For the my seasonal Tarot reading I chose to do a spread I found online called Hekate’s Sickle, in honor of the darkening moon. The spread can be found here.
1. Significator (drawn randomly)–Queen of Pentacles
2. The Key to unlock mysteries–Eight of Pentacles
3. The Rope that binds, for good or ill–Knight of Swords
4. The Dagger that cuts through illusions–Death
5. Torch 1, the maiden, raw energy/beginnings–Nine of Swords
6. Torch 2, the mother, creativity/growth–Two of Pentacles
7. Torch 3, the crone, death/rebirth–Six of Cups
I’m a newbie Tarot reader. I only have one deck, the Shadowscapes Tarot, and I’ve only had it for about a year. I’m definitely no expert, so if after I post my analysis you, dear reader, can see some things I’m missing please point them out! I have no idea how to contextualize relationships between cards yet, or anything like that…So any guidance would be appreciated.
That said…here’s my (working) analysis.
The Significator (tone of the season), Queen of Pentacles: When I drew this card I felt an immediate kinship with it. This card contains a lot of elements I recognize in myself that I don’t think will change over the summer: a mother, lover or nature, keeper of the home, working to nurture and provide. I take it to be a positive card, one of contentment and the potential for future positive growth.
The Key to unlock mysteries, The Eight of Pentacles: I had not drawn this card before. At first, I saw elements of universality: the spider spinning a web much like a storyteller spinning a story. It speaks strongly to my desires to write and continue my craft, though I seemingly hit bumps all the time. It is a card that represents hard work and admonishes us to consider our earthly home as well as our natural and universal one. It is a great personal reminder that the way to get what you desire in life is work.
The Rope that binds us, for good or ill, The King of Swords: Easily the hardest card for me to interpret. It seems like the Shadowscapes card says one thing to me and other, more traditional cards say another. In the Shadowscapes card I see a troubled, slightly melancholy man. A warrior, obviously, trying to balance the dark and the light. His boot sits on a skull; his throne has Davinci’s Vitruvian Man carved on it, exemplifying the blend of art and science. The suit of swords tells me this is about the mind and thoughts. A sword itself is an implement of pruning (positive) and potential destruction/death (can be positive). That it is the King tells me the energies might be a bit more forthright, aggressive. The title of the card placement–for good or ill–already tells me that I’m working with a ‘double-edged sword’, so perhaps the advice is that though my I can think about ____ all I want to, eventually, I need the experience/feeling/action/creativity behind it.
The Dagger that cuts through our illusions, Death (XIII): Nothing cuts through our illusions like Death, right? This card is vivid and in context of all the others–the purple-hue Swords, green Pentacles and blue Cups card it stands out like a beacon. I don’t think it requires much explanation–change, transformation, pruning, wildfire, birth/death/rebirth.
Torch 1, The Maiden, raw power/beginnings, The Nine of Swords: At first glance this card stumped me. This card definitely did not seem to be about energy! I huffed a bit. Then after I finished the spread and looked over it again it made sense. The figure on the card is fearful, so anxious about the threat out there (!!!) that she doesn’t even notice that a raven is pecking her wings off. She clutches her sword to her, has her fear/anxieties tattooed on her chest. The message was clear: you can’t access your power or even begin while you’re too busy being afraid of what people might think, what the future might bring. I’ll talk about my issues with anxiety later, but especially paired with the Six of Cups (Crone placement) it was the most potent combination of the spread.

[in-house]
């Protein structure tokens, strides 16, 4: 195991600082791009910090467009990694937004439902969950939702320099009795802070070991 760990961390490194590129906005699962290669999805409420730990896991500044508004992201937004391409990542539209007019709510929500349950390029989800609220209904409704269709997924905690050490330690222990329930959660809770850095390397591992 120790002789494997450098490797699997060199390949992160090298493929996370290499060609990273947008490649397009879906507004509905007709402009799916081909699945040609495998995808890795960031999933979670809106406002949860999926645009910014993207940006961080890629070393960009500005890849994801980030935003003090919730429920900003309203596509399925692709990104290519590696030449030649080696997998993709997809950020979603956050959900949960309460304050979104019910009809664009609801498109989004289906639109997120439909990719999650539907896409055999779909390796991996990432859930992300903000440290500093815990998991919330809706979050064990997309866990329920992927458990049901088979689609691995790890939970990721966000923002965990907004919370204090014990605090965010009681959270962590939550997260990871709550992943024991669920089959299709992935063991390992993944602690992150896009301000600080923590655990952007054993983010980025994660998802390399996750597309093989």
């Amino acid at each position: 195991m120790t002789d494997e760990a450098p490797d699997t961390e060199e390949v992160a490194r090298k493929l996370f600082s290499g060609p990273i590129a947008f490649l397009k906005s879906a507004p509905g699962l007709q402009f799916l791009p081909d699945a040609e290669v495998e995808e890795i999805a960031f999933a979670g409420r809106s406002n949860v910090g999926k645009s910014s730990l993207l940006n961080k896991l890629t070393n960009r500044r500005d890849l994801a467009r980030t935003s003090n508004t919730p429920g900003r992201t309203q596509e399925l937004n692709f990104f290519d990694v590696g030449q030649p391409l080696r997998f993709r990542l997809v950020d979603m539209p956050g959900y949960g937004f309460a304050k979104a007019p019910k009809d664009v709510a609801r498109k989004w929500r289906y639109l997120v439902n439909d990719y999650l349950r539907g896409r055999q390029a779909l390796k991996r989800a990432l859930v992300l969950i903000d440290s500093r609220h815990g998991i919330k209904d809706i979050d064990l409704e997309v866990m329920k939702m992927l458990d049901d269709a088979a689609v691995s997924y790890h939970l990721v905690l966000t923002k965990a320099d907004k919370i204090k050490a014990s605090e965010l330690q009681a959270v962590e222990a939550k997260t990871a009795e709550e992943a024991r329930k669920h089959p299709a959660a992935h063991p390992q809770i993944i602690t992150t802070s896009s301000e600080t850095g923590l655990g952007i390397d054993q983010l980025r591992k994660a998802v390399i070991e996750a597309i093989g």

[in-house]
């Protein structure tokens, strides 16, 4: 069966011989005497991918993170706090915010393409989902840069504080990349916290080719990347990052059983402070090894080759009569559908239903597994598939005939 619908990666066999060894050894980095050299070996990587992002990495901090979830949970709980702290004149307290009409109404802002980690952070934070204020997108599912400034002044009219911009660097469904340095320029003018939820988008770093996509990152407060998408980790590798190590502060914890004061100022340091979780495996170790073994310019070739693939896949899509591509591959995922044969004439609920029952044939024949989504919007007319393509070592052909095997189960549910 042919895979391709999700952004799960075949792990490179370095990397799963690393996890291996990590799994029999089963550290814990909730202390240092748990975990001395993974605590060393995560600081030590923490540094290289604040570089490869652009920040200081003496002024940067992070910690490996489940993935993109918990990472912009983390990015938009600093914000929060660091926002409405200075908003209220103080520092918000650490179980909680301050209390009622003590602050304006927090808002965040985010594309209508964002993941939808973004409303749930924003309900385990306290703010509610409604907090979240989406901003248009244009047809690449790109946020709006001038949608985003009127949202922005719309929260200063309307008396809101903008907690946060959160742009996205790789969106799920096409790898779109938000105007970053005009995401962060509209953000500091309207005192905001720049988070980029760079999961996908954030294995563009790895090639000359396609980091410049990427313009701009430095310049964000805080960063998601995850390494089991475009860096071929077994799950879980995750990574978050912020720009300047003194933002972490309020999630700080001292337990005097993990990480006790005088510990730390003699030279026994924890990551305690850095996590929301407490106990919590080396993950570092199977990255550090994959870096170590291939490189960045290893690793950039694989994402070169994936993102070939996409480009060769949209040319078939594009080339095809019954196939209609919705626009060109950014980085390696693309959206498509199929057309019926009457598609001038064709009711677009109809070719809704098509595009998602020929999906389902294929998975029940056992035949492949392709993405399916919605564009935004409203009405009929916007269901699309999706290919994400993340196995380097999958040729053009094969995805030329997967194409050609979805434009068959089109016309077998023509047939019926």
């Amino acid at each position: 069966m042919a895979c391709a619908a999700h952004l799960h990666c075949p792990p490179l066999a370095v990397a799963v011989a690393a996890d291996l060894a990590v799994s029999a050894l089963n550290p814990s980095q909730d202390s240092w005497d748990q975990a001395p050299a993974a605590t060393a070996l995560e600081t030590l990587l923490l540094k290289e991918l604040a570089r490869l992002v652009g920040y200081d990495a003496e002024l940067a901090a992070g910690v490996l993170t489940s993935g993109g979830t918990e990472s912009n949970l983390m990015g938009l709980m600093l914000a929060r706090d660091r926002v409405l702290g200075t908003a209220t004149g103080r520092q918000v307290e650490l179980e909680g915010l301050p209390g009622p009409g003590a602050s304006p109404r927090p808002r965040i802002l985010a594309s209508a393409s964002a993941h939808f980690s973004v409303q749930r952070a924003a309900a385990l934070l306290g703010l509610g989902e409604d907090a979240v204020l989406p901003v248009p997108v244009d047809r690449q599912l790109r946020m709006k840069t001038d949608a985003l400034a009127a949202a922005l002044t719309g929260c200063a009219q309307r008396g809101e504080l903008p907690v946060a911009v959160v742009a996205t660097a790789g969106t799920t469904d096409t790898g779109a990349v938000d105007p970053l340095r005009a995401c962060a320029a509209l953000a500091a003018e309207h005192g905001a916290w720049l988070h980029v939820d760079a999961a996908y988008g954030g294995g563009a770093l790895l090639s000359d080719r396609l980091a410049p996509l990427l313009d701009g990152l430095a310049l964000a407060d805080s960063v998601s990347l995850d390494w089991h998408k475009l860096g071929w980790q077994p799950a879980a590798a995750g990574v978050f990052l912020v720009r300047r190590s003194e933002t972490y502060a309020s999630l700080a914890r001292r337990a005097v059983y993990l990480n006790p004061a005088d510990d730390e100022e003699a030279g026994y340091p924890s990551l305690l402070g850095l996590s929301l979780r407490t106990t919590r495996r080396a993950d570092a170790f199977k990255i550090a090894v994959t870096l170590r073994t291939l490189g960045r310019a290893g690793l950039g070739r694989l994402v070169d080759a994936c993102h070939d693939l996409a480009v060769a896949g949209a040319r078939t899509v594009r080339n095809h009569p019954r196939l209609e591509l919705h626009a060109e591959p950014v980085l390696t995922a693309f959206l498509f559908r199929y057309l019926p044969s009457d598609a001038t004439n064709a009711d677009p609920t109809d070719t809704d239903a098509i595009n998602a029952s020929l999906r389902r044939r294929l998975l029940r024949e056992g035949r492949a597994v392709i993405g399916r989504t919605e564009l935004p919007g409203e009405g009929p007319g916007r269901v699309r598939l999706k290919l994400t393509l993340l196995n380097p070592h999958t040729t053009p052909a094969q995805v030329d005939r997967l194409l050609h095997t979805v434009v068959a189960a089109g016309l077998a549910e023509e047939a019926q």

Torch 2, The Mother, creativity/growth, Two of Pentacles: A playful card. Light greens and yellows, a jester juggling two pentacles while a monkey, butterfly and lizard watch on. Symbols of spirals indicate a universal theme of balance with juggling all things and play time, too. A reminder to have fun, that creativity and growth isn’t all about ANGST. It’s also about…fun. Plain and simple. Play time. Imagination time.
Torch 3, The Crone, death/rebirth, Six of Cups: A child has tea time with her stuffed animals, fae, dryads and sylphs. Golden fish swim along the stream. The background is richly colored in blues, illuminated by soft gold. A reminder of simpler times, of childhood, of the freedom of imagination. To me, in direct opposition to the Nine of Swords. Sometimes the knowledge of a crone is in the wisdom of a child.
In summary: I thought this was a very interesting and layered reading. Lots to chew on for the summer season. I think it is overall advising me that this summer I need to work, research and develop my crafts. Whether that be witch craft, herb craft, writing, house keeping, whatever…It is a season where work will bring pleasure and reward, as well as help me get past mental hangups and anxieties.
Not to be forgotten in all of this work though is play time. Summer is a child’s time. Even if you’re an adult you can feel the freedom and exultation on your community’s last day of school. That’s a powerful energy to tap into. Temper work with play, better yet…find play in work.
The card of Death sets a powerful overall tone for the reading. It is a reminder that this summer I might lose things I hold dear. Perhaps I’ll come out more publicly as Pagan and lose/damage some relationships. Maybe I’ll fight those fears and anxieties with phoenix-fire and emerge stronger for it. All possibilities. All interesting possibilities.
That’s what I like best about the Tarot. Nothing can be foretold, absolutely, but the possibilities are always so interesting.